Baltic Sea law

The Baltic Sea is arguably the world's most heavily regulated sea area. Several layers of regulation apply there and a number of organizations are engaged in its well-being.

There are up to six layers of regulation acting in parallel in the Baltic Sea region. Yet these layers do not always interact well. The norms of different regulatory layers display both overlaps and gaps and are interrelated through a complex and constantly evolving relationship which needs to be assessed case by case. The relationship and hierarchy depends on, among other things, the subject matter, the EU’s internal and external competence in the matter and, of course, the national laws of the state(s) concerned.

Another remarkable feature about the Baltic Sea is the number of transnational bodies and organisations involved in its well-being. In particular, the end of the Cold War period brought along a variety of new institutions and formal and informal frameworks, which address the matters of common concern in the region. However, the legal basis of these bodies tends to be quite ‘soft’, which reduces their capacity to contribute to solutions with a normative impact, such as the adoption of new rules and the effective enforcement of existing ones. Out of the multitude of governmental co-operation bodies and platforms that operate specifically in and for the Baltic Sea region, only one, the Helsinki Commission (Helcom), is a clear-cut intergovernmental organization based on a classical founding treaty (Helsinki Convention), which at least in theory provides a solid platform for further regulatory developments. Other key organisations, such as the Council of the Baltic Sea States, have not been established by treaty and have no legislative or regulatory powers in a formal sense.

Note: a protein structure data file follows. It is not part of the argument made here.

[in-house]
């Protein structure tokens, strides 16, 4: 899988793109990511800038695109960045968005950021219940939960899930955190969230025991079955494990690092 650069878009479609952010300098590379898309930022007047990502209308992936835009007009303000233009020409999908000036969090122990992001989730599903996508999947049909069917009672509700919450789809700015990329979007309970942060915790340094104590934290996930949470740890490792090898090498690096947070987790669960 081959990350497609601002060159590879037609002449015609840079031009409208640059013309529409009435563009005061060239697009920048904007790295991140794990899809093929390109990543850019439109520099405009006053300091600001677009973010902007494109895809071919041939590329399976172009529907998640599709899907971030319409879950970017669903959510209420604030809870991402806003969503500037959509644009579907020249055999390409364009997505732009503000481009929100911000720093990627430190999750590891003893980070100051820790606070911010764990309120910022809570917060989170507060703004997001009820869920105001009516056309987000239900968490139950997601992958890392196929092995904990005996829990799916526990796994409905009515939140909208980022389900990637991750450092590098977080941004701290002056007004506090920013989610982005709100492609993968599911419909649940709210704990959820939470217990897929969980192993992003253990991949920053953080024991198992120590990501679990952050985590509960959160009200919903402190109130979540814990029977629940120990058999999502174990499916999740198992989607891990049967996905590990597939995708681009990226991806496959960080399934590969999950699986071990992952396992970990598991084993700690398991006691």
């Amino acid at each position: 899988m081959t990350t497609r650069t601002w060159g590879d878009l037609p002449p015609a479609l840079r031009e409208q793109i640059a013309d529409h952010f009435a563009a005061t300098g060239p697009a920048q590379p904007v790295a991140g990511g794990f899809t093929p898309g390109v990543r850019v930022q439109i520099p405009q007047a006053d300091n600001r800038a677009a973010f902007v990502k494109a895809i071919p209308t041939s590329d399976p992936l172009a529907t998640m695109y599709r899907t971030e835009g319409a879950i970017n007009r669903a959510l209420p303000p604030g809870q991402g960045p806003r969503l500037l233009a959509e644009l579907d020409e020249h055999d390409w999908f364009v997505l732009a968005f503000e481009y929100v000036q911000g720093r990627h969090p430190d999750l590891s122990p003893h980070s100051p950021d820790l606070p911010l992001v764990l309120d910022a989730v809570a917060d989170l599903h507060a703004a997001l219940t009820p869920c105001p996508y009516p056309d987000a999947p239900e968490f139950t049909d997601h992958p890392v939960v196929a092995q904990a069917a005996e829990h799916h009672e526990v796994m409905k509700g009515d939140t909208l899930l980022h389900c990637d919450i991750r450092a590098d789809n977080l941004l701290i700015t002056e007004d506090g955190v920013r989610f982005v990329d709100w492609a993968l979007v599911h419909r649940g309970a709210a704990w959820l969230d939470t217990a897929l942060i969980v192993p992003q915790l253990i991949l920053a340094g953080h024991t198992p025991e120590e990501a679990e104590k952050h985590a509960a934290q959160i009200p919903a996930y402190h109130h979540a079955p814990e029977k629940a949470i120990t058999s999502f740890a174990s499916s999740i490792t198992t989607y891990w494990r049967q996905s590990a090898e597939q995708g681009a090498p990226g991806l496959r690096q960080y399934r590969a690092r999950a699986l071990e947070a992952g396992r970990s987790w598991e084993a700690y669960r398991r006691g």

Such a multi-layered and multi-institutional regulatory setting provides fertile ground for researchers interested in multi-level governance and regulation and the hierarchy and conflict of different kinds of norms. This is one of the main focuses of BALEX.

Read more:

Henrik Ringbom's article Regulating the Baltic Sea” on Baltic Rim Economies (Issue 4/2014, page 36-37).

Saara Ilvessalo’s and Henrik Ringbom’s article BALEX - a new legal network for the world’s most regulated sea” on Baltic Rim Economies (Issue 6/2016, page 10).

More about BALEX


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15.01.2019 11:58 BALEX RT @HELCOMInfo: How well do you really know the #HelsinkiConvention? On the occasion of its anniversary on 17 January, we are offering a qu…

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09.01.2019 11:43 BALEX RT @maritimemag1: New year marked by the entry into force of new amendments to MARPOL L’entrée en vigueur de nouveaux amendements à MARPOL…

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09.01.2019 11:38 BALEX RT @Nodularia: New year and new initiatives. I continue devoting most of my time to work on marine environment issues in the Ministry but w…


Saara Ilvessalo
LL.M., Coordinator
Baltic Area Legal Studies BALEX
+358 400 809 822
Vanha Suurtori 7
20500 Turku, Finland

Henrik Ringbom
BALEX Research Coordinator
Adjunct Professor (Docent) in maritime law and the law of the sea
+358 40 763 10 71
Department of Law
Åbo Akademi University